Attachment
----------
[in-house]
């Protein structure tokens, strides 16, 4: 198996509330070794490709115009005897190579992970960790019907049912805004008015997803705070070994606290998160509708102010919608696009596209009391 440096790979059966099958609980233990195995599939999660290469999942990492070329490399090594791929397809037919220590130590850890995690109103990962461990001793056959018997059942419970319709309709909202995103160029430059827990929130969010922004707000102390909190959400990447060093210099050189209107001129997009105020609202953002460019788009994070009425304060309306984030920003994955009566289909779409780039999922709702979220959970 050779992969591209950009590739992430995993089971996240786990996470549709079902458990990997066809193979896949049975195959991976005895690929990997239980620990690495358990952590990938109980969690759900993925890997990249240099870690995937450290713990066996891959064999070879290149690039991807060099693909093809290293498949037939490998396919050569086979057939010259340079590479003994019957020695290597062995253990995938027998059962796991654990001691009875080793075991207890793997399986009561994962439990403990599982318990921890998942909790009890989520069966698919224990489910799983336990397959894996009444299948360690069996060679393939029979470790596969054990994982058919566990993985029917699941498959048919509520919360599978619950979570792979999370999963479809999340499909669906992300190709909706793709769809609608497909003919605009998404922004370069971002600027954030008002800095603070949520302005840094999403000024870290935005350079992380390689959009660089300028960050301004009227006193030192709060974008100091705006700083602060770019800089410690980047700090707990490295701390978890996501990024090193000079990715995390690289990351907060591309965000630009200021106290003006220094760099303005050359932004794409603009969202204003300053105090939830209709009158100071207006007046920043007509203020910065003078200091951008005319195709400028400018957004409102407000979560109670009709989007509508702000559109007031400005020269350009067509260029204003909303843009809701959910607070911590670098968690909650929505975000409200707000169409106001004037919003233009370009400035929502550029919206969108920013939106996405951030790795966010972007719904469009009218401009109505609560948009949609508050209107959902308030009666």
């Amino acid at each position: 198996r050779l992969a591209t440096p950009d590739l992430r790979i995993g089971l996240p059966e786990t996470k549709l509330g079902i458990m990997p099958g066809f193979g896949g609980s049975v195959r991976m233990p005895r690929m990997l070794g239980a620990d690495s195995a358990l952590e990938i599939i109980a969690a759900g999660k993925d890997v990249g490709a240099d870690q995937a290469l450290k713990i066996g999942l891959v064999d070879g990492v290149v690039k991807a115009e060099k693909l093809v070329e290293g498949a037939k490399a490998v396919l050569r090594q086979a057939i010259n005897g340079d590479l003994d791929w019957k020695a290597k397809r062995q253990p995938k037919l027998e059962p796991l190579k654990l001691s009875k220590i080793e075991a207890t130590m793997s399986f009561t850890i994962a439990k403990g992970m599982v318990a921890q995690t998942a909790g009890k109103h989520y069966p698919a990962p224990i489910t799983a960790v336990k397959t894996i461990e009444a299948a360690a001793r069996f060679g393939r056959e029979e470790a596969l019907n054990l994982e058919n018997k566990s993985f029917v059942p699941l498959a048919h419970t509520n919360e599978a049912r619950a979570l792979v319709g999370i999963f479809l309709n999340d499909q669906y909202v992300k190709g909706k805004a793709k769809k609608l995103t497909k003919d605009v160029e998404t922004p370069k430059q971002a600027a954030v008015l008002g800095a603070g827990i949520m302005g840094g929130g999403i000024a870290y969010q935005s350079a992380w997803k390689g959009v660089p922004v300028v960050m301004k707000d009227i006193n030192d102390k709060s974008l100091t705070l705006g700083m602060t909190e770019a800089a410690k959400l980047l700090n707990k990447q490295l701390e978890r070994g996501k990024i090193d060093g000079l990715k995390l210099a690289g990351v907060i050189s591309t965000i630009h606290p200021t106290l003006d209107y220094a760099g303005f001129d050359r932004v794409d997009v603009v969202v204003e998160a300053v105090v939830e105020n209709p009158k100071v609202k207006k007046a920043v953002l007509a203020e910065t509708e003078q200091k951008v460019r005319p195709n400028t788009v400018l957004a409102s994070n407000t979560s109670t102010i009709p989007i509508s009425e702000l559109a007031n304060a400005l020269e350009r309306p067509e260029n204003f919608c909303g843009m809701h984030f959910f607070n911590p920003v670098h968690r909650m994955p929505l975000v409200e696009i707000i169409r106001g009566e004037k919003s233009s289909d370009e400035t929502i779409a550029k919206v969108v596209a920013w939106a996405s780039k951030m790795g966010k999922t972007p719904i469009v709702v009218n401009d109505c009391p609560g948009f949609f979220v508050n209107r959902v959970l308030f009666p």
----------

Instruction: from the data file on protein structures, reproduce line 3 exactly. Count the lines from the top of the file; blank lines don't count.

């Amino acid at each position: 198996r050779l992969a591209t440096p950009d590739l992430r790979i995993g089971l996240p059966e786990t996470k549709l509330g079902i458990m990997p099958g066809f193979g896949g609980s049975v195959r991976m233990p005895r690929m990997l070794g239980a620990d690495s195995a358990l952590e990938i599939i109980a969690a759900g999660k993925d890997v990249g490709a240099d870690q995937a290469l450290k713990i066996g999942l891959v064999d070879g990492v290149v690039k991807a115009e060099k693909l093809v070329e290293g498949a037939k490399a490998v396919l050569r090594q086979a057939i010259n005897g340079d590479l003994d791929w019957k020695a290597k397809r062995q253990p995938k037919l027998e059962p796991l190579k654990l001691s009875k220590i080793e075991a207890t130590m793997s399986f009561t850890i994962a439990k403990g992970m599982v318990a921890q995690t998942a909790g009890k109103h989520y069966p698919a990962p224990i489910t799983a960790v336990k397959t894996i461990e009444a299948a360690a001793r069996f060679g393939r056959e029979e470790a596969l019907n054990l994982e058919n018997k566990s993985f029917v059942p699941l498959a048919h419970t509520n919360e599978a049912r619950a979570l792979v319709g999370i999963f479809l309709n999340d499909q669906y909202v992300k190709g909706k805004a793709k769809k609608l995103t497909k003919d605009v160029e998404t922004p370069k430059q971002a600027a954030v008015l008002g800095a603070g827990i949520m302005g840094g929130g999403i000024a870290y969010q935005s350079a992380w997803k390689g959009v660089p922004v300028v960050m301004k707000d009227i006193n030192d102390k709060s974008l100091t705070l705006g700083m602060t909190e770019a800089a410690k959400l980047l700090n707990k990447q490295l701390e978890r070994g996501k990024i090193d060093g000079l990715k995390l210099a690289g990351v907060i050189s591309t965000i630009h606290p200021t106290l003006d209107y220094a760099g303005f001129d050359r932004v794409d997009v603009v969202v204003e998160a300053v105090v939830e105020n209709p009158k100071v609202k207006k007046a920043v953002l007509a203020e910065t509708e003078q200091k951008v460019r005319p195709n400028t788009v400018l957004a409102s994070n407000t979560s109670t102010i009709p989007i509508s009425e702000l559109a007031n304060a400005l020269e350009r309306p067509e260029n204003f919608c909303g843009m809701h984030f959910f607070n911590p920003v670098h968690r909650m994955p929505l975000v409200e696009i707000i169409r106001g009566e004037k919003s233009s289909d370009e400035t929502i779409a550029k919206v969108v596209a920013w939106a996405s780039k951030m790795g966010k999922t972007p719904i469009v709702v009218n401009d109505c009391p609560g948009f949609f979220v508050n209107r959902v959970l308030f009666p």